So what happens to oil this week. Both the WTI and Brent markets recovered a modest portion of their earlier week losses (see below for a more detailed discussion) but still lost value on the week across the entire oil complex. Aside from the very dynamic situation in Syria the geopolitical risk in the rest of the middle east region has been mostly quiet and will likely remain quiet for the next week or so. The main exposure area that could bolster oil prices will be a significant deterioration in the situation in Syria especially regarding the chemical weapons stockpiles in that country.

On the fundamentals side the global oil complex is comfortably balanced with supply still outstripping demand as we saw with the across the board builds in oil inventories in the US this past week. The current oil fundamentals do not support the current price levels and as such the current fundamentals are not the main price drivers of the global oil complex. I do not expect this situation to change in the short to even medium term.

Which brings me back to the macro relationships of oil and the so called externals or financial and economic data points that are currently the primary price drivers for the oil complex as well as the broader class of risk asset markets. How oil trades this week will be directly impacted by the outcome of the FOMC meeting as well as the ECB meeting and Fridays jobs reports. Oil market participants are now back in the perception trade or what will the forward fundamentals be if the US and EU central banks embark on more easing as well as more stimulus from China. All of these are money printing actions that will eventually have an impact on inflation and thus be viewed as bullish for oil and other commodities. The macro markets are all once again highly correlated and oil will likely move very much in sync with the US dollar, euro and global equities. This week (and possibly beyond) oil will move more directly with the externals and less so from the its own current fundamentals and geopolitics.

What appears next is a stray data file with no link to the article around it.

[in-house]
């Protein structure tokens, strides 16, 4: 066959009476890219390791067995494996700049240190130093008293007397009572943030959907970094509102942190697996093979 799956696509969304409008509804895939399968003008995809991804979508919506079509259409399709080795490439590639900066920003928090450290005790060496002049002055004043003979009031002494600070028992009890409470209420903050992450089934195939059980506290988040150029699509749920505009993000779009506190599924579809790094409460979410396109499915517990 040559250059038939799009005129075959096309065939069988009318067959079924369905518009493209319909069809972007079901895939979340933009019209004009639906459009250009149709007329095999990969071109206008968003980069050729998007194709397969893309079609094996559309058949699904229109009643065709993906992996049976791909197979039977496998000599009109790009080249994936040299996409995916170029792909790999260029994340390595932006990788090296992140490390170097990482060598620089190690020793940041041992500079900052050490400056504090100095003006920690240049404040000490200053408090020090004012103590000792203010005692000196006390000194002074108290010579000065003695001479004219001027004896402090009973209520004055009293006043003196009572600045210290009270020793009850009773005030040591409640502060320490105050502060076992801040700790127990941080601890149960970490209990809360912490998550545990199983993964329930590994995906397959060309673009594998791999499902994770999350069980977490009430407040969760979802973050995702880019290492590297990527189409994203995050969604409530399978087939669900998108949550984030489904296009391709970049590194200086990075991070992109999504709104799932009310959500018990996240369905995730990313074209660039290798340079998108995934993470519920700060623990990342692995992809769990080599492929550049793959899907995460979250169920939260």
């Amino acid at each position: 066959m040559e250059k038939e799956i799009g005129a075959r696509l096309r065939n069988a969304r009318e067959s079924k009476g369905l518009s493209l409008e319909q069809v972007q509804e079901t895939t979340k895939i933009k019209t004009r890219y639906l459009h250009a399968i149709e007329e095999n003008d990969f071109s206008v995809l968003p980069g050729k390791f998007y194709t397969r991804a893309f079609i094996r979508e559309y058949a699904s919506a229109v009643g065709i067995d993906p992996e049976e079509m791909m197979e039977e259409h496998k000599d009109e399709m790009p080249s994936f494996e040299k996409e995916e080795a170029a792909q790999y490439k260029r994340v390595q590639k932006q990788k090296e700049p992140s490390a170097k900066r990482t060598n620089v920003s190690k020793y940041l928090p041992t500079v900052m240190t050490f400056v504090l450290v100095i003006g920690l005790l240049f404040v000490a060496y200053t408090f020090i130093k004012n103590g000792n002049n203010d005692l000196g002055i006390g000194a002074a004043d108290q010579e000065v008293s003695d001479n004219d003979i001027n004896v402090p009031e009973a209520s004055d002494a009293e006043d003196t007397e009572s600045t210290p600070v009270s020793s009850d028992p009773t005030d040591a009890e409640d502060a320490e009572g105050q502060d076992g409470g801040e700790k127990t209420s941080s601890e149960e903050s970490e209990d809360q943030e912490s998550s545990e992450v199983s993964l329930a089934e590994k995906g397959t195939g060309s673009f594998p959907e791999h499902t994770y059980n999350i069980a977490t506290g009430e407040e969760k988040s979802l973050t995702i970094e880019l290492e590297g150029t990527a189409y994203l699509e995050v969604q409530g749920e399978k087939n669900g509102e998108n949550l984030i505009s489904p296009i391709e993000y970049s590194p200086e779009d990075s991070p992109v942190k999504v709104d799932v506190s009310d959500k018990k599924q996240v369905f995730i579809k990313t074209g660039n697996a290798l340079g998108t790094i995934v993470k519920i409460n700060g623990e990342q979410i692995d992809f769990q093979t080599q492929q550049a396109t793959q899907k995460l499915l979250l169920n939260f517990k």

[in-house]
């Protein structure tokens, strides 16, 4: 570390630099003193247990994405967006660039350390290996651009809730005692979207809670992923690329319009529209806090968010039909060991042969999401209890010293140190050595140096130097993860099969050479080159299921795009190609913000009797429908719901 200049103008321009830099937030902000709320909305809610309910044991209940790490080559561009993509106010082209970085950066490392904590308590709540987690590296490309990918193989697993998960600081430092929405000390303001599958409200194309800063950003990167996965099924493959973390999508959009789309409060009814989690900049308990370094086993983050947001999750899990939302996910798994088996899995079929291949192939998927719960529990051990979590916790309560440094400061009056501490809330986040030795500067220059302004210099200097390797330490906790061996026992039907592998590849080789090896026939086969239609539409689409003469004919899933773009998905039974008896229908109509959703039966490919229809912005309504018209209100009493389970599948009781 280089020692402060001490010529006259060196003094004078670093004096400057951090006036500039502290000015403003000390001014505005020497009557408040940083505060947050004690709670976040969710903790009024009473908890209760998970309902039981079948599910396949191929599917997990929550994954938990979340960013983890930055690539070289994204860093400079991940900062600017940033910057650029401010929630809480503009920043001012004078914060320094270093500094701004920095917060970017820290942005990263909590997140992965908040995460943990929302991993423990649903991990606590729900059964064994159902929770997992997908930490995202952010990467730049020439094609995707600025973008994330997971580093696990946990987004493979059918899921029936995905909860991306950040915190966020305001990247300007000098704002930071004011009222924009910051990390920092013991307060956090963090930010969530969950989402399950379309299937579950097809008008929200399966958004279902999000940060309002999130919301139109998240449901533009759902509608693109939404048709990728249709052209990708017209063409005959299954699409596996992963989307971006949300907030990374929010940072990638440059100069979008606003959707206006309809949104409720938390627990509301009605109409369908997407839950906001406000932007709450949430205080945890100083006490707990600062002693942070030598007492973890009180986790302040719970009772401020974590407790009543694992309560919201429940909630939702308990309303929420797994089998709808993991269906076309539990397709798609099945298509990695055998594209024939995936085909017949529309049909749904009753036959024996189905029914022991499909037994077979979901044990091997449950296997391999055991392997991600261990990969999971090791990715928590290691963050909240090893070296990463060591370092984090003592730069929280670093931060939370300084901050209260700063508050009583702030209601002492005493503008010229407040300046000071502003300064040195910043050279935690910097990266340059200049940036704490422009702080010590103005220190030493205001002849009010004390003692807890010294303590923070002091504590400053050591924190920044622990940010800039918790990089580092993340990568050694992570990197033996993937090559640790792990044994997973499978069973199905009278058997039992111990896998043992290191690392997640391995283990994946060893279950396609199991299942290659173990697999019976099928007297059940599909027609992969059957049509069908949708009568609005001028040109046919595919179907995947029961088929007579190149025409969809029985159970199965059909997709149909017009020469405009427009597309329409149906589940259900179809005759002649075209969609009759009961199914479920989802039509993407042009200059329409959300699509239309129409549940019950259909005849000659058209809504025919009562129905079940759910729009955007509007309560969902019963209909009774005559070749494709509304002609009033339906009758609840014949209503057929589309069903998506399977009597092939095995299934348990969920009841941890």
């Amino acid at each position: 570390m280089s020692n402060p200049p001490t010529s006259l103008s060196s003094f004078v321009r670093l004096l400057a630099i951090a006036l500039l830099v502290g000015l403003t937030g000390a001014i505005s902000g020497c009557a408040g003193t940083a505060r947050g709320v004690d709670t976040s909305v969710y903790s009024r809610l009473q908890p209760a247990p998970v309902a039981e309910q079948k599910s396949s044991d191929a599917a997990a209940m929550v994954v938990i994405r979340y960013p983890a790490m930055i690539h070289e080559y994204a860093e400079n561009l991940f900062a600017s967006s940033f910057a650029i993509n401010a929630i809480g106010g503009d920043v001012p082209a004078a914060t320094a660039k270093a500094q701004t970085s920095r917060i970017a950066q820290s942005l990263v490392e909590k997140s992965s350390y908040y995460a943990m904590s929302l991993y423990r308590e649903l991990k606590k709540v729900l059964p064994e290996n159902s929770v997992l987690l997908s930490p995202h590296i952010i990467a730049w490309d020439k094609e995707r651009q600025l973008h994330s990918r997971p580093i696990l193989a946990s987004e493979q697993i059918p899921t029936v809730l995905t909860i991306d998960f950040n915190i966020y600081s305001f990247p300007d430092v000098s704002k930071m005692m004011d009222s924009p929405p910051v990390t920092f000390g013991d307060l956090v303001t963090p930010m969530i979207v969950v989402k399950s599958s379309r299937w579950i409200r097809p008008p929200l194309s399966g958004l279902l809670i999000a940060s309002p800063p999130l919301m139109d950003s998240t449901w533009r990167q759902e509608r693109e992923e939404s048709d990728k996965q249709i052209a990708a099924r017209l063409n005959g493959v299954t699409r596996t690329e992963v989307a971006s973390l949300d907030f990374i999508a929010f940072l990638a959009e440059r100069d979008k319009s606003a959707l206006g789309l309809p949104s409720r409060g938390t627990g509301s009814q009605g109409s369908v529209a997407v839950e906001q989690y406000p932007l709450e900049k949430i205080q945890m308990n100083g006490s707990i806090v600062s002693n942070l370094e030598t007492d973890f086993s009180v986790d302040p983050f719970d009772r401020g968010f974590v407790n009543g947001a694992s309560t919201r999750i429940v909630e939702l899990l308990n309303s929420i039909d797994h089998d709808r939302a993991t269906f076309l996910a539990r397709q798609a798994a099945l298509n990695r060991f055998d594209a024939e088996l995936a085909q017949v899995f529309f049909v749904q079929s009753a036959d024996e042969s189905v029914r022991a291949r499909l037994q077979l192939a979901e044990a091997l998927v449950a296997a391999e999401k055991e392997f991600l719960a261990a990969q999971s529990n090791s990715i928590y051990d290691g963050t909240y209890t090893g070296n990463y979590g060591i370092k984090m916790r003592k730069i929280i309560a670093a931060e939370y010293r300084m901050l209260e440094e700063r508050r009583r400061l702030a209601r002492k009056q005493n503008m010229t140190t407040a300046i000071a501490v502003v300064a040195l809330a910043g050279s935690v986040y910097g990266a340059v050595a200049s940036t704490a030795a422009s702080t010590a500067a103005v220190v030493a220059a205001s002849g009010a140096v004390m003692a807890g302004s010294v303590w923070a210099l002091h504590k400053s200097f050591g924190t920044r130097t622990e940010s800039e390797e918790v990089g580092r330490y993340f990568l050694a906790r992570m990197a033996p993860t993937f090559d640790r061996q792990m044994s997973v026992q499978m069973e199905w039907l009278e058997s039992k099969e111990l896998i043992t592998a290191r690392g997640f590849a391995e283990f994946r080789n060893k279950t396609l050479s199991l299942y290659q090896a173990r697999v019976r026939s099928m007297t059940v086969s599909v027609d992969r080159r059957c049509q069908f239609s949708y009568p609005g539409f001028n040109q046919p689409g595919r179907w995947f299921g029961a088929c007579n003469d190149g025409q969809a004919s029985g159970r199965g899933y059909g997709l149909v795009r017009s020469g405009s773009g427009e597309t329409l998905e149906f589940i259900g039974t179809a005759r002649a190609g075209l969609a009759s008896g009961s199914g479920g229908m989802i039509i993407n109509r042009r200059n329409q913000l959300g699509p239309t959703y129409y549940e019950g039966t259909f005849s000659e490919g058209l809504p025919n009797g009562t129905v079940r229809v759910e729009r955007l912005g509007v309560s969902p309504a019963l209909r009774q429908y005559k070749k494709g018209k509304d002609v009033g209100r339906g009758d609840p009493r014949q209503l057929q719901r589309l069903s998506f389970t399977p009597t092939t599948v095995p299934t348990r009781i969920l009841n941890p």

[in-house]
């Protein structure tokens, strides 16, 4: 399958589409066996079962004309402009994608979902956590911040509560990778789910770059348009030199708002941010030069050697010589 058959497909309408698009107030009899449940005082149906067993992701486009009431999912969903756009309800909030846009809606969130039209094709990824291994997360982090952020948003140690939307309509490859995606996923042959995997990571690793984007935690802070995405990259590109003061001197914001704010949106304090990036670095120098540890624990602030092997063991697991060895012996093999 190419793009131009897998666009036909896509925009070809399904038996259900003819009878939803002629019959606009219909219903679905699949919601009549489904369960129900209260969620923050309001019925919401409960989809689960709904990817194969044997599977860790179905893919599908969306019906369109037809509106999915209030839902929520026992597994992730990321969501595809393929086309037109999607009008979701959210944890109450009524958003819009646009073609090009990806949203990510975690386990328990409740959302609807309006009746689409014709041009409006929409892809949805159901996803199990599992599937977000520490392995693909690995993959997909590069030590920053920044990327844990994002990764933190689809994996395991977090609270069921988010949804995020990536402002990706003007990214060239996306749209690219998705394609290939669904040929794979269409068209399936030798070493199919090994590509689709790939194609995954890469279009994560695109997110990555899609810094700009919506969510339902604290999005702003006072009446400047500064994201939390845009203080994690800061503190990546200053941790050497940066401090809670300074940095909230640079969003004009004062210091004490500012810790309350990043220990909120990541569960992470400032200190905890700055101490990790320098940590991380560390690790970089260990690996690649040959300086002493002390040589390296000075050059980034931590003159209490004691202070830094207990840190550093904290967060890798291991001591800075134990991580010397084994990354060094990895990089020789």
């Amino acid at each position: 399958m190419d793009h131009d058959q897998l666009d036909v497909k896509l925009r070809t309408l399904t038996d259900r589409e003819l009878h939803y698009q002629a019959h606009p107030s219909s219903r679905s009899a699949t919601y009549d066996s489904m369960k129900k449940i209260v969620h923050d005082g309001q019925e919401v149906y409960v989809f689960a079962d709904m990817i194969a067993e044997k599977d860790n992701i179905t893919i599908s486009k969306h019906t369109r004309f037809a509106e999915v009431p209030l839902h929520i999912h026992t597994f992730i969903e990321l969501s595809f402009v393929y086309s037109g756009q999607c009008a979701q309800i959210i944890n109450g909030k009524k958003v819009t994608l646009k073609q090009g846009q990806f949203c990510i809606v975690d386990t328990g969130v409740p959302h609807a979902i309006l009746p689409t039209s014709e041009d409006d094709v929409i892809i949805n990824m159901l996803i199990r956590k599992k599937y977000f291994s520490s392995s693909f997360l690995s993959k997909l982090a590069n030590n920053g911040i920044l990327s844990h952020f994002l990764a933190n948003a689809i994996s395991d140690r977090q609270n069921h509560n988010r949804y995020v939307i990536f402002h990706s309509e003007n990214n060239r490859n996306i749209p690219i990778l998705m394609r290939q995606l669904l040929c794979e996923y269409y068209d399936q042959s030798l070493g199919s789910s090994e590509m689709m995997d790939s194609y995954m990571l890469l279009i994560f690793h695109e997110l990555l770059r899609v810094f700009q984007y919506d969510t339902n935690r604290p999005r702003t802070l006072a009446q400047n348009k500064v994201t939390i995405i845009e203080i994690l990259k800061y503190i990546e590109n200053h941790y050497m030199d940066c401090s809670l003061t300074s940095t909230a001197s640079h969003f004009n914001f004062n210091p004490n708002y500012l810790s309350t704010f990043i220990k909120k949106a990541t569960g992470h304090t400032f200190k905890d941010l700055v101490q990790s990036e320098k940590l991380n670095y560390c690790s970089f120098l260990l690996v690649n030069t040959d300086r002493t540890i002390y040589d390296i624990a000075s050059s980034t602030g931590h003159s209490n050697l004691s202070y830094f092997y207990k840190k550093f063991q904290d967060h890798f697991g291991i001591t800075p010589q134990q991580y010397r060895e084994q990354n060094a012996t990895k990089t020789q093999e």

In spite of the short covering rally on Thursday and Friday the oil complex still ended the week in negative territory with RBOB gasoline leading the way lower. WTI declined more than Brent this week as US crude oil inventories continue to build even with refinery run rates at the highest level in several years (93% of capacity). The September WTI contract decreased by about 1.43% or $1.31/bbl while the September Brent contract ended the week with a decrease of 0.34% or $0.36/bbl. The Sep Brent/WTI spread widened by about $0.95/bbl for the week as the normalization process is still interrupted by lower loadings out of the North Sea. I still expect the spread to gradually continue to narrow over the next 3 to 6 months as the surplus in the US mid-west is also starting to recede from a combination of exports of crude oil out of the region through the Seaway pipeline coupled with refinery utilization rates at the highest level in months.
On the distillate fuel front the Nymex Sep HO contract decreased by 1.16% or $0.0338/gal on the week as distillate fuel inventories surged higher for the third week in a row versus an expectations for a more modest build. Gasoline prices decreased strongly on the week after a much larger than expected build in gasoline stocks. The Sep Nymex gasoline price decreased 4.97% or $0.1463/gal this past week.

Nat Gas futures finally came off of its highs declining on the week on an injection number that came in right at the consensus level. The September Nat Gas futures contract decreased by 1.98% or $0.061/mmbtu on the week but is still trading above the key psychological level of $3.00/mmbtu.

Nat Gas prices are under pressure on expiration day for the August Nymex futures contract and after a weekly injection report that came in at the market consensus level. The most interesting fact is the market has been holding above the $3/mmbtu level once again. For the moment it seems to be the line in the sand for this market and if it holds today we could potentially see a bit of a jump in prices next week. The latest NOAA six to ten day and eight to fourteen day temperature forecasts are marginally more supportive than the forecasts from earlier in the week insofar as the area of the country that is expecting to experience above normal temperatures. The current forecast is showing above normal temperatures for most of the US with the exception of the west coast which is expecting below normal temperatures. Cooling demand will remain a positive for Nat Gas for the next several weeks.